By Governor Pete Ricketts
September 10, 2018
Official photo here.
For several decades now, Japan has been a key partner in helping the United States achieve our strategic goals in the areas of trade and national security in the Asia-Pacific region. As a part of building the relationship between America and Japan, we have established a number of associations to help strengthen ties between the countries. This week, Nebraska has the honor of hosting the 50th annual conference of the Midwest-U.S. Japan Association (MWJA). We are an association of 10 American states committed to growing economic opportunities between Japan and the American Midwest. About 400 leaders in business and government attend the conference along with about a dozen governors from both countries and trade officials from the Trump administration.
For Nebraska, our trade relationship with Japan is one of our most important. Japan is Nebraska’s fourth largest export market and largest direct international investor. Because of this, I have led two trade missions to Japan in the last three years. As we continue to grow our relationship with Japan, our work through the association is focused on four things: expanding exports, attracting new direct investment, creating new partnerships, and encouraging a new bilateral trade agreement.
International markets are critical to creating opportunities for Nebraska’s farm and ranch families. Japan is Nebraska’s largest export market for beef, pork, and eggs and, overall, it is our third largest ag export market. From 2016 to 2017, Nebraska saw a 26 percent increase in our beef exports to Japan and a 46 percent increase in pork exports. Thanks to the efforts of many Nebraskans over the years, trade missions continue to create new opportunities for our farm and ranch families.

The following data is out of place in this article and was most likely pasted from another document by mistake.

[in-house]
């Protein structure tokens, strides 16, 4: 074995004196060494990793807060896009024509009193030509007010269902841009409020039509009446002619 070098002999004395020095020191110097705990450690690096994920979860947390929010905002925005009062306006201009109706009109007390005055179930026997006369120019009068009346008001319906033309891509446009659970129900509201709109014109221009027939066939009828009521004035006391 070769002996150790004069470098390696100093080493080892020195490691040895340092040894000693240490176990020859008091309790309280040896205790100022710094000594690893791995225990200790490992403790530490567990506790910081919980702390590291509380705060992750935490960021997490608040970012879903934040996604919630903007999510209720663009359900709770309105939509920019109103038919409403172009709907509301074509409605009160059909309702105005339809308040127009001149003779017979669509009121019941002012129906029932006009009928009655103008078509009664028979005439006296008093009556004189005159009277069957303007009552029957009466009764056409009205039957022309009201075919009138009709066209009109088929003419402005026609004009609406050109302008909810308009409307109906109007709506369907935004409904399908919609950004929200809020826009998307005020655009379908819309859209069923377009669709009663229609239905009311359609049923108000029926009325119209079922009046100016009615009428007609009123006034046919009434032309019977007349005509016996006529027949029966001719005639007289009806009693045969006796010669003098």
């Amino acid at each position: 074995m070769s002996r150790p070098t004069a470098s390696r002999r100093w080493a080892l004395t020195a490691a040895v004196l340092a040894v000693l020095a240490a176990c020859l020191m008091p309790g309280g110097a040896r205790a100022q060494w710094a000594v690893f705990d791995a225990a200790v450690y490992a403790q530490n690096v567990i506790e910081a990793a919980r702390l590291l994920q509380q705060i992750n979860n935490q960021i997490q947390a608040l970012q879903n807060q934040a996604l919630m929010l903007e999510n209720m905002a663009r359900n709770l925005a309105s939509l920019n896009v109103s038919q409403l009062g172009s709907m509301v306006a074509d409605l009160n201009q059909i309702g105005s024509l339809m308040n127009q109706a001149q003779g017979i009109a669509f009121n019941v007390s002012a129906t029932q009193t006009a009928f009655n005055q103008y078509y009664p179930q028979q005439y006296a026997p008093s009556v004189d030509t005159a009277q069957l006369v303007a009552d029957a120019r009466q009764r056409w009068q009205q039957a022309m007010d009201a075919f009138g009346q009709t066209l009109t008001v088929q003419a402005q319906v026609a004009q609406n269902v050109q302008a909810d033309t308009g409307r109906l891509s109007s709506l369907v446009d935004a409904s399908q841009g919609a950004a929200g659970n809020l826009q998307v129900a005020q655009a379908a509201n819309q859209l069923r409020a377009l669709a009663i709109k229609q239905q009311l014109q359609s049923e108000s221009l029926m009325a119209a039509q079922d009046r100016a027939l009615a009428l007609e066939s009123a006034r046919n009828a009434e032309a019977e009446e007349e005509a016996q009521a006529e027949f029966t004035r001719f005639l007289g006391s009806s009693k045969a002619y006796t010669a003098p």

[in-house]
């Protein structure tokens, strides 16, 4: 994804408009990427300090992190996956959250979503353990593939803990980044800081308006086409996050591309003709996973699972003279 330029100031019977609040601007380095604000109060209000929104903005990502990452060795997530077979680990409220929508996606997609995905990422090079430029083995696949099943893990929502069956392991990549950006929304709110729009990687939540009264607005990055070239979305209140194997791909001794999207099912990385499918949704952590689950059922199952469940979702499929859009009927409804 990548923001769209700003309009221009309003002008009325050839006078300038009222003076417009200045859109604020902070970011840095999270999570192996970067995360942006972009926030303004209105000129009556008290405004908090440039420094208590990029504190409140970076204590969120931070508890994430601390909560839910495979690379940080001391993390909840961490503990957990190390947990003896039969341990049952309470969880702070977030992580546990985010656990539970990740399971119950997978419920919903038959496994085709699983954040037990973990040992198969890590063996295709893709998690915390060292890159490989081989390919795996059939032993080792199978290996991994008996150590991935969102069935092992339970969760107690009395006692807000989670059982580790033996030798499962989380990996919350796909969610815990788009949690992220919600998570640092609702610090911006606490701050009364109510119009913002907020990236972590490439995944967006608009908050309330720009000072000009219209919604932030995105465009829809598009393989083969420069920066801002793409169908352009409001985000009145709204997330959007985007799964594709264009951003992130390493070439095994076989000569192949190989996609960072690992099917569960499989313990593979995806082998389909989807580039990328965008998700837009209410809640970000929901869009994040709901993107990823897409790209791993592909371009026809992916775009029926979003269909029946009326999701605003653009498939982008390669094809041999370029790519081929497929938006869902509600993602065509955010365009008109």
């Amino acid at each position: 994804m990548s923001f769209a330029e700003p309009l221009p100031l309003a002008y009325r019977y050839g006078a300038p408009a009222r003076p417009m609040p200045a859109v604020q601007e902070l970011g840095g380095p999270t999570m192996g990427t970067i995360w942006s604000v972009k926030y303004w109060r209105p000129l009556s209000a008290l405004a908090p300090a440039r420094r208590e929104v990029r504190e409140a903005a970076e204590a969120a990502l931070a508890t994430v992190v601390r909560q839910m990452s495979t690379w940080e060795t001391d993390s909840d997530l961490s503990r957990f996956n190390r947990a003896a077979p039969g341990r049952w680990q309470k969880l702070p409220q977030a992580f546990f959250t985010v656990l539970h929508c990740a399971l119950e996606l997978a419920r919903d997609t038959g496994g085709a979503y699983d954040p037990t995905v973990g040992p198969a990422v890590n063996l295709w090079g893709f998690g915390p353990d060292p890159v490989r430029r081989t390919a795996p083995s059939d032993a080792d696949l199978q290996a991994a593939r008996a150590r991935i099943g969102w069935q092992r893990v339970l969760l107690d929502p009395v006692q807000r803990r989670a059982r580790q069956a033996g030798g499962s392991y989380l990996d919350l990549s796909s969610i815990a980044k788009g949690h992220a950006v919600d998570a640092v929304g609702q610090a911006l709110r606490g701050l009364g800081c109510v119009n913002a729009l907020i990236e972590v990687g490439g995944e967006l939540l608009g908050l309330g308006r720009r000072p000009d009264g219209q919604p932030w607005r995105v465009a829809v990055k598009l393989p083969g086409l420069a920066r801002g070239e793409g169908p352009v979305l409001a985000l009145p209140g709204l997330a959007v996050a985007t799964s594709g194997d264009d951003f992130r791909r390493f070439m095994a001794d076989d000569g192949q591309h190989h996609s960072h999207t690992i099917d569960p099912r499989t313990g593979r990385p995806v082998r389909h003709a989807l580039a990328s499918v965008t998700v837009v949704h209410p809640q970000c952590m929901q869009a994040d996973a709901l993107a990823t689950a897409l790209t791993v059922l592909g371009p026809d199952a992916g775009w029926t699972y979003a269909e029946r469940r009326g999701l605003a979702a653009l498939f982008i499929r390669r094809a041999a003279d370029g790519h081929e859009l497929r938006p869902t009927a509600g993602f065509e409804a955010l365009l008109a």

Major Japanese companies like Kawasaki, Marubeni (known as Gavilon in Nebraska), American Shizuki Corporation, and Itochu have invested in Nebraska over the years. About 35 Japanese-owned companies employ 9,400 Nebraskans in communities throughout the state including David City, Lincoln, Norfolk, Omaha, and Ogallala among others. When we foster more investment by businesses from Japan, we help Nebraskans like Eric Jones. Eric’s been a long-time production worker for Kawasaki, and he’s a great teammate who gets paid a good wage to support his wife and three children. When Kawasaki invested in an aerospace division in Lincoln, he volunteered and he earned a spot as a supervisor. The company flew him to Japan for three months of training. When we met earlier this year, Eric told me how great Kawasaki has been for Lincoln. Besides the good-paying jobs and investment, Kawasaki supports local charities and uses local vendors.
Over the years, we have also established a number of partnerships to strengthen ties between the two countries. Omaha and Shizuoka in Japan have been sister cities for over 50 years, and have participated in a number of cultural exchanges through that partnership. Hastings also has a sister-city relationship with Ozu in Japan. In July, I hosted Governor Toshizo Ido of Hyogo Prefecture at the State Capitol in Lincoln. Hyogo Prefecture is home to the city of Kobe, where Kawasaki is headquartered in Japan. Like Nebraska, Hyogo has agriculture and manufacturing as two of its top industries. During the visit, Governor Ido and I signed a memorandum of understanding to help strengthen ties between our two states.
The last, but perhaps the most important, focus we have right now is on supporting the Trump administration’s efforts to get a new bilateral deal with Japan. Previously, President Obama had tried to pursue a multilateral trade agreement with Japan and other countries in the Asia-Pacific region. President Trump has decided to pursue bilateral agreements with these countries, because he believes it will yield fairer trade deals for the American worker, and we support his efforts to get a new deal done quickly. In the last year, Japan opened their market to American ethanol, which is great for Nebraska, and we would like to see additional trade barriers and tariffs come down so we can trade more freely.
It has been a big honor this week to showcase Nebraska as a great place to do business for Japan as well as to feature our quality ag products, like Nebraska beef, for our Japanese friends. Whether it is Japan or Canada, or the European Union and Mexico, my administration will continue to work to expand our trade relationships to create more job opportunities here in Nebraska and markets abroad. If you see an opportunity in trade that can grow Nebraska, I hope you will reach out to my office by emailing firstname.lastname@example.org or by calling 402-471-2244.